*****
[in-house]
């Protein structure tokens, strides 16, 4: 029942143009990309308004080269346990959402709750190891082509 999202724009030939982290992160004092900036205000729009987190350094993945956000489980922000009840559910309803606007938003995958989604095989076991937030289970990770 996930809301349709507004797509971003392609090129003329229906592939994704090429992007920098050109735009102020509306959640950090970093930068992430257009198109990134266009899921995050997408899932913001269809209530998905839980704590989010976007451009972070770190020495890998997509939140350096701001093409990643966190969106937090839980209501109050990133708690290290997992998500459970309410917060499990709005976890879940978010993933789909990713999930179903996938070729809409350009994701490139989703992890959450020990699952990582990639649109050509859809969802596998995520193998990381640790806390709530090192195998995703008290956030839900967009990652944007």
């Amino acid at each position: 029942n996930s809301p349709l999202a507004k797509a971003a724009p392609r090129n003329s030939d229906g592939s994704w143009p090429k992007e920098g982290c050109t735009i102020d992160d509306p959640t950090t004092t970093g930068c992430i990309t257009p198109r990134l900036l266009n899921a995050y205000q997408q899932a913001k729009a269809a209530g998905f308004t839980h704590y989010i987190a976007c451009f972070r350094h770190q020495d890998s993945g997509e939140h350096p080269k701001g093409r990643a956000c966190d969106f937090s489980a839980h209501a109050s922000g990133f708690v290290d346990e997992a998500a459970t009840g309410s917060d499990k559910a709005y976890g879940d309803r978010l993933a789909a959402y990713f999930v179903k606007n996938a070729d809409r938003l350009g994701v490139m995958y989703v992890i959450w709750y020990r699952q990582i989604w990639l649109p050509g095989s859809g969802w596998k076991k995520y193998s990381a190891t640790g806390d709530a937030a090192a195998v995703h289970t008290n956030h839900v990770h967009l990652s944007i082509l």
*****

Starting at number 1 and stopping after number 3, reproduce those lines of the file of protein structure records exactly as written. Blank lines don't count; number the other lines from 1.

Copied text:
[in-house]
């Protein structure tokens, strides 16, 4: 029942143009990309308004080269346990959402709750190891082509 999202724009030939982290992160004092900036205000729009987190350094993945956000489980922000009840559910309803606007938003995958989604095989076991937030289970990770 996930809301349709507004797509971003392609090129003329229906592939994704090429992007920098050109735009102020509306959640950090970093930068992430257009198109990134266009899921995050997408899932913001269809209530998905839980704590989010976007451009972070770190020495890998997509939140350096701001093409990643966190969106937090839980209501109050990133708690290290997992998500459970309410917060499990709005976890879940978010993933789909990713999930179903996938070729809409350009994701490139989703992890959450020990699952990582990639649109050509859809969802596998995520193998990381640790806390709530090192195998995703008290956030839900967009990652944007």
């Amino acid at each position: 029942n996930s809301p349709l999202a507004k797509a971003a724009p392609r090129n003329s030939d229906g592939s994704w143009p090429k992007e920098g982290c050109t735009i102020d992160d509306p959640t950090t004092t970093g930068c992430i990309t257009p198109r990134l900036l266009n899921a995050y205000q997408q899932a913001k729009a269809a209530g998905f308004t839980h704590y989010i987190a976007c451009f972070r350094h770190q020495d890998s993945g997509e939140h350096p080269k701001g093409r990643a956000c966190d969106f937090s489980a839980h209501a109050s922000g990133f708690v290290d346990e997992a998500a459970t009840g309410s917060d499990k559910a709005y976890g879940d309803r978010l993933a789909a959402y990713f999930v179903k606007n996938a070729d809409r938003l350009g994701v490139m995958y989703v992890i959450w709750y020990r699952q990582i989604w990639l649109p050509g095989s859809g969802w596998k076991k995520y193998s990381a190891t640790g806390d709530a937030a090192a195998v995703h289970t008290n956030h839900v990770h967009l990652s944007i082509l």